April 16, 2014

The Federal Budget's "Health Care Problem" Isn't Quite What Everyone Thinks It Is

Among budget wonks who discuss the long-term fiscal challenge, there is something of a consensus -- the projected upward trajectory of our debt is caused primarily by the projected growth in federal health care programs.

For some, this consensus has developed into short-hand: The nation’s fiscal challenge is really “just a health care problem.” This leads to the conclusion that the nation’s unsustainable fiscal future can only be redirected by reforming the entire health care sector of the economy. Or perhaps by simply converting Medicare into a “premium support” program.

The latest CBO report, which takes into account three consecutive years of dramatically slower health care cost increases, should serve as a warning (and a reminder) that it is misleading to say the problem with the federal budget “is just a health care problem.”

If one only looks at the two CBO updates over the last six months, projected 10-year Medicare spending has been revised downward by $306 billion. Projected Medicaid spending has been revised downward by $273 billion (not counting revised estimates of lower Medicaid enrollment due to the Supreme Court’s ruling on Medicaid expansion in the Affordable Care Act (ACA)).

Yet even under that “better case scenario,” federal outlays for health care will soon be greater than outlays for Social Security -- placing it at the top of all federal budgetary commitments. Over the 10-year budget window, health care spending will experience growth of 1.2 percent of GDP, second fastest only to net interest.

The reason is simply that the “health care problem” actually reflects the large increase in the number of people who will become eligible for Medicare due to the retirement of the baby-boom generation. Over the next 10 years, 18 million new beneficiaries are expected to sign up for Medicare.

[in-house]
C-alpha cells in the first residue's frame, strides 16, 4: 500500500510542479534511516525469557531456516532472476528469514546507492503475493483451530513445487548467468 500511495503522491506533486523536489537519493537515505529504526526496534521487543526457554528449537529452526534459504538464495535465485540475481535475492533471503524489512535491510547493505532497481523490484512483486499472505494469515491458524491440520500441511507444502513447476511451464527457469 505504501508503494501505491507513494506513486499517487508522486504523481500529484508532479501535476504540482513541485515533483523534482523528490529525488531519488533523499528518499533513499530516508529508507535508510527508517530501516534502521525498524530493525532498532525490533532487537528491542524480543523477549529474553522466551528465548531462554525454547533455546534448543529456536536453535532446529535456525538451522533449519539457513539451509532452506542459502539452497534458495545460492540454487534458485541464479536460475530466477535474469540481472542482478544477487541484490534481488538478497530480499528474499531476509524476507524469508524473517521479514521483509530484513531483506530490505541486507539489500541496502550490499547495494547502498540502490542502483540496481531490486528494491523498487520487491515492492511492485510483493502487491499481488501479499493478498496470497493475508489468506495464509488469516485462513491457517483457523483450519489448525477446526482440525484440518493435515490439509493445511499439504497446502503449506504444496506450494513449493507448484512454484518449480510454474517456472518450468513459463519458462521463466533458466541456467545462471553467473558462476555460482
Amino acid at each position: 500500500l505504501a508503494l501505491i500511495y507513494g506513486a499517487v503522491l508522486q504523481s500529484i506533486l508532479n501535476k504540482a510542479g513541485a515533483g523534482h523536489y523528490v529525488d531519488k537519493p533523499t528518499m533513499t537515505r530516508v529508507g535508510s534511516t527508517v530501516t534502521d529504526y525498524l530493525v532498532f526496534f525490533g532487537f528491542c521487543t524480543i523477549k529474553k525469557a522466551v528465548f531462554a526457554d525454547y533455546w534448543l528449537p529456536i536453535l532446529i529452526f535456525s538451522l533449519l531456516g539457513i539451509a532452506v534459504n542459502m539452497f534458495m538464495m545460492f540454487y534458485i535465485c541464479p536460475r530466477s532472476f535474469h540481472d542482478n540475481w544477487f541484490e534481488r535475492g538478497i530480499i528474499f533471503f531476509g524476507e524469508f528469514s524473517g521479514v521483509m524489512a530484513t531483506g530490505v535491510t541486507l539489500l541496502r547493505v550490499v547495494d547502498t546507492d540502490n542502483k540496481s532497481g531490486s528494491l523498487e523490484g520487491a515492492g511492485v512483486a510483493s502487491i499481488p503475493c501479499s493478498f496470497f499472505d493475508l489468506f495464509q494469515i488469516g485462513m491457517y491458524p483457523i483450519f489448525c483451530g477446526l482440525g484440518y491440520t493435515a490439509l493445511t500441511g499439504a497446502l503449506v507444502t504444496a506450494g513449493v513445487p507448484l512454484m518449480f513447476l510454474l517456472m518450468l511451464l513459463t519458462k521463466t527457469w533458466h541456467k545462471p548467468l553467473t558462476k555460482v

Nearly three-quarters of the spending increases in Medicare over the next two decades can be attributed to aging alone. And, as I will explain, the remaining increase in costs due to health care inflation will be very difficult to avoid because even that amount of projected growth is lower than anyone realistically believes we can sustainably achieve. Thus, the major problem in Medicare really is one of an aging population. In this case, the Medicare problem is no different than the Social Security problem. 

By simply looking at any graph of federal budget projections, it is easy to jump to the conclusion that the federal budget problem is a health care one -- and one mainly located in the Medicare program. By 2035, the debt held by the public is projected to be around 180 percent of GDP -- representing a growth in debt that is universally acknowledged as dangerous (especially given that the projections assume a growing economy during the same time period).

The largest programmatic growth on that road is in Medicare and Medicaid -- even with the revisions in the CBO estimates. 

However, it is important to unpack why the programs are growing. Spending can grow either because more people are getting their health care services paid for -- a growth in beneficiaries -- or because those services are becoming more costly and numerous. In the political debate, when people use the phrase “it is a health care problem,” they usually are not arguing that the federal government provides health insurance for too many people. Instead they are trying to say that the problem is the growth in the cost of health care from too many services at too high a price.

This growth, either called “health care inflation” or the even more technical term “excess cost growth,” is the bogeyman of the “health care problem” story. The story is that our nation’s health care system doesn’t do a good job at keeping health care costs down. That the best measurement of that failure is the per-person growth rate above the per-person rate of growth in the economy (GDP) -- the “excess” in the term “excess cost growth.” And, that this explains why federal budget spending is projected to rise so dramatically in the future.

Yet, while our overall health care system is incredibly inefficient, and the general story above is true, the CBO report, along with recent reports by HHS and the GAO, show that this excess cost growth isn’t actually a big problem for Medicare -- at least not over the next 20 years.